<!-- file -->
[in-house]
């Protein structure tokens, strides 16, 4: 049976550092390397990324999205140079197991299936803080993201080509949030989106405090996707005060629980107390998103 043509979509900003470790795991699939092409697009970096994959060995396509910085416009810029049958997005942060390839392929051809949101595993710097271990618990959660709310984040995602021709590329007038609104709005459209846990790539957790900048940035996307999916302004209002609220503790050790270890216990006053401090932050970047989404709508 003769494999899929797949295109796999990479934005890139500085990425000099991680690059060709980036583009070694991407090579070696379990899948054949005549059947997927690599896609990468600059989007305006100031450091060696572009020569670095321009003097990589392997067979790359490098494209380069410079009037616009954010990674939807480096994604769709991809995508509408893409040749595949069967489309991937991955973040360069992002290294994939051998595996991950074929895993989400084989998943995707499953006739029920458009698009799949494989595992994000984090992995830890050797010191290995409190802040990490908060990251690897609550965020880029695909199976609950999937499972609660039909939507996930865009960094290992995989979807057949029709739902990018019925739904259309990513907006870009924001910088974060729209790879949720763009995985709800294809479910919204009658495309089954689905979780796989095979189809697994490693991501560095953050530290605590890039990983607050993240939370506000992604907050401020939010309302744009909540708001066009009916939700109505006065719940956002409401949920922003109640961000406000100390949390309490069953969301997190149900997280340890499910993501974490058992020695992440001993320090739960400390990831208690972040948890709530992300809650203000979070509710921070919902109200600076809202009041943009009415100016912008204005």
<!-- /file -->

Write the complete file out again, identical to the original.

[in-house]
């Protein structure tokens, strides 16, 4: 049976550092390397990324999205140079197991299936803080993201080509949030989106405090996707005060629980107390998103 043509979509900003470790795991699939092409697009970096994959060995396509910085416009810029049958997005942060390839392929051809949101595993710097271990618990959660709310984040995602021709590329007038609104709005459209846990790539957790900048940035996307999916302004209002609220503790050790270890216990006053401090932050970047989404709508 003769494999899929797949295109796999990479934005890139500085990425000099991680690059060709980036583009070694991407090579070696379990899948054949005549059947997927690599896609990468600059989007305006100031450091060696572009020569670095321009003097990589392997067979790359490098494209380069410079009037616009954010990674939807480096994604769709991809995508509408893409040749595949069967489309991937991955973040360069992002290294994939051998595996991950074929895993989400084989998943995707499953006739029920458009698009799949494989595992994000984090992995830890050797010191290995409190802040990490908060990251690897609550965020880029695909199976609950999937499972609660039909939507996930865009960094290992995989979807057949029709739902990018019925739904259309990513907006870009924001910088974060729209790879949720763009995985709800294809479910919204009658495309089954689905979780796989095979189809697994490693991501560095953050530290605590890039990983607050993240939370506000992604907050401020939010309302744009909540708001066009009916939700109505006065719940956002409401949920922003109640961000406000100390949390309490069953969301997190149900997280340890499910993501974490058992020695992440001993320090739960400390990831208690972040948890709530992300809650203000979070509710921070919902109200600076809202009041943009009415100016912008204005």